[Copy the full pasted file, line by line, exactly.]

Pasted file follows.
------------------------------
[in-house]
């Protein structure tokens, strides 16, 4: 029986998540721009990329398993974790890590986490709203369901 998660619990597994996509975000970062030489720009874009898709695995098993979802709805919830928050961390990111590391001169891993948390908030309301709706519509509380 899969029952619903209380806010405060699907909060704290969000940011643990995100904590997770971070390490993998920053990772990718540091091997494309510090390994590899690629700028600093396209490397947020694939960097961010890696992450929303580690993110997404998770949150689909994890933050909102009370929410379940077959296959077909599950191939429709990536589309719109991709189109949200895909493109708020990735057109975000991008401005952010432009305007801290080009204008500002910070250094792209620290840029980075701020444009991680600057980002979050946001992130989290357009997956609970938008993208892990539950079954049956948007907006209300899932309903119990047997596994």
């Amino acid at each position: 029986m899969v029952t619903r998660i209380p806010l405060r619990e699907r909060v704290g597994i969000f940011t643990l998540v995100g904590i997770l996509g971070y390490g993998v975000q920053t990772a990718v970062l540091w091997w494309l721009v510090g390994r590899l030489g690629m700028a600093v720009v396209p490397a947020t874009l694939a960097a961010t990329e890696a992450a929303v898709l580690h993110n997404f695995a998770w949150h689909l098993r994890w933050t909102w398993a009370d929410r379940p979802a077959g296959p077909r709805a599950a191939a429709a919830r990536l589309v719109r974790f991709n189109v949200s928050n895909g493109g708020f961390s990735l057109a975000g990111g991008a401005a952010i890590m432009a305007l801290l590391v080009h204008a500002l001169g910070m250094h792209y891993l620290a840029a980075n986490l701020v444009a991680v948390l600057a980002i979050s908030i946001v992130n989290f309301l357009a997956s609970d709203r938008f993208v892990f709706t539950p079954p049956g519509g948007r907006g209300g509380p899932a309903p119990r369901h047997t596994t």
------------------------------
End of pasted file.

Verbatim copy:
[in-house]
């Protein structure tokens, strides 16, 4: 029986998540721009990329398993974790890590986490709203369901 998660619990597994996509975000970062030489720009874009898709695995098993979802709805919830928050961390990111590391001169891993948390908030309301709706519509509380 899969029952619903209380806010405060699907909060704290969000940011643990995100904590997770971070390490993998920053990772990718540091091997494309510090390994590899690629700028600093396209490397947020694939960097961010890696992450929303580690993110997404998770949150689909994890933050909102009370929410379940077959296959077909599950191939429709990536589309719109991709189109949200895909493109708020990735057109975000991008401005952010432009305007801290080009204008500002910070250094792209620290840029980075701020444009991680600057980002979050946001992130989290357009997956609970938008993208892990539950079954049956948007907006209300899932309903119990047997596994």
């Amino acid at each position: 029986m899969v029952t619903r998660i209380p806010l405060r619990e699907r909060v704290g597994i969000f940011t643990l998540v995100g904590i997770l996509g971070y390490g993998v975000q920053t990772a990718v970062l540091w091997w494309l721009v510090g390994r590899l030489g690629m700028a600093v720009v396209p490397a947020t874009l694939a960097a961010t990329e890696a992450a929303v898709l580690h993110n997404f695995a998770w949150h689909l098993r994890w933050t909102w398993a009370d929410r379940p979802a077959g296959p077909r709805a599950a191939a429709a919830r990536l589309v719109r974790f991709n189109v949200s928050n895909g493109g708020f961390s990735l057109a975000g990111g991008a401005a952010i890590m432009a305007l801290l590391v080009h204008a500002l001169g910070m250094h792209y891993l620290a840029a980075n986490l701020v444009a991680v948390l600057a980002i979050s908030i946001v992130n989290f309301l357009a997956s609970d709203r938008f993208v892990f709706t539950p079954p049956g519509g948007r907006g209300g509380p899932a309903p119990r369901h047997t596994t």